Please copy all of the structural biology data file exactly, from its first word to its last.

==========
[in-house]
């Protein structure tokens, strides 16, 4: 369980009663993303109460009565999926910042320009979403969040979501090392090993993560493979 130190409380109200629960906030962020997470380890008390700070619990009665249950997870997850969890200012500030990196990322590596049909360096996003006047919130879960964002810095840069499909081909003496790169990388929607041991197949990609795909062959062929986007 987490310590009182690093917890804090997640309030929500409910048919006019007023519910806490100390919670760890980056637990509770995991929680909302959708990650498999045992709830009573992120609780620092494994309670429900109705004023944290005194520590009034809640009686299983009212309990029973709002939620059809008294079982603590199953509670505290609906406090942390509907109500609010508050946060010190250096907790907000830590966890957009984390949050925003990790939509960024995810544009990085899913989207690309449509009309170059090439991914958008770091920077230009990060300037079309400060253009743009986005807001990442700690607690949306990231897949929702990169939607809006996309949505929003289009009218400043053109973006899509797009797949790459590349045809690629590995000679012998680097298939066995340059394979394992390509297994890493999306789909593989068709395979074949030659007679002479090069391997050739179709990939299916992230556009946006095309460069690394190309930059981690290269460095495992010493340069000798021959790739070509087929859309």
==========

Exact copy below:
[in-house]
């Protein structure tokens, strides 16, 4: 369980009663993303109460009565999926910042320009979403969040979501090392090993993560493979 130190409380109200629960906030962020997470380890008390700070619990009665249950997870997850969890200012500030990196990322590596049909360096996003006047919130879960964002810095840069499909081909003496790169990388929607041991197949990609795909062959062929986007 987490310590009182690093917890804090997640309030929500409910048919006019007023519910806490100390919670760890980056637990509770995991929680909302959708990650498999045992709830009573992120609780620092494994309670429900109705004023944290005194520590009034809640009686299983009212309990029973709002939620059809008294079982603590199953509670505290609906406090942390509907109500609010508050946060010190250096907790907000830590966890957009984390949050925003990790939509960024995810544009990085899913989207690309449509009309170059090439991914958008770091920077230009990060300037079309400060253009743009986005807001990442700690607690949306990231897949929702990169939607809006996309949505929003289009009218400043053109973006899509797009797949790459590349045809690629590995000679012998680097298939066995340059394979394992390509297994890493999306789909593989068709395979074949030659007679002479090069391997050739179709990939299916992230556009946006095309460069690394190309930059981690290269460095495992010493340069000798021959790739070509087929859309």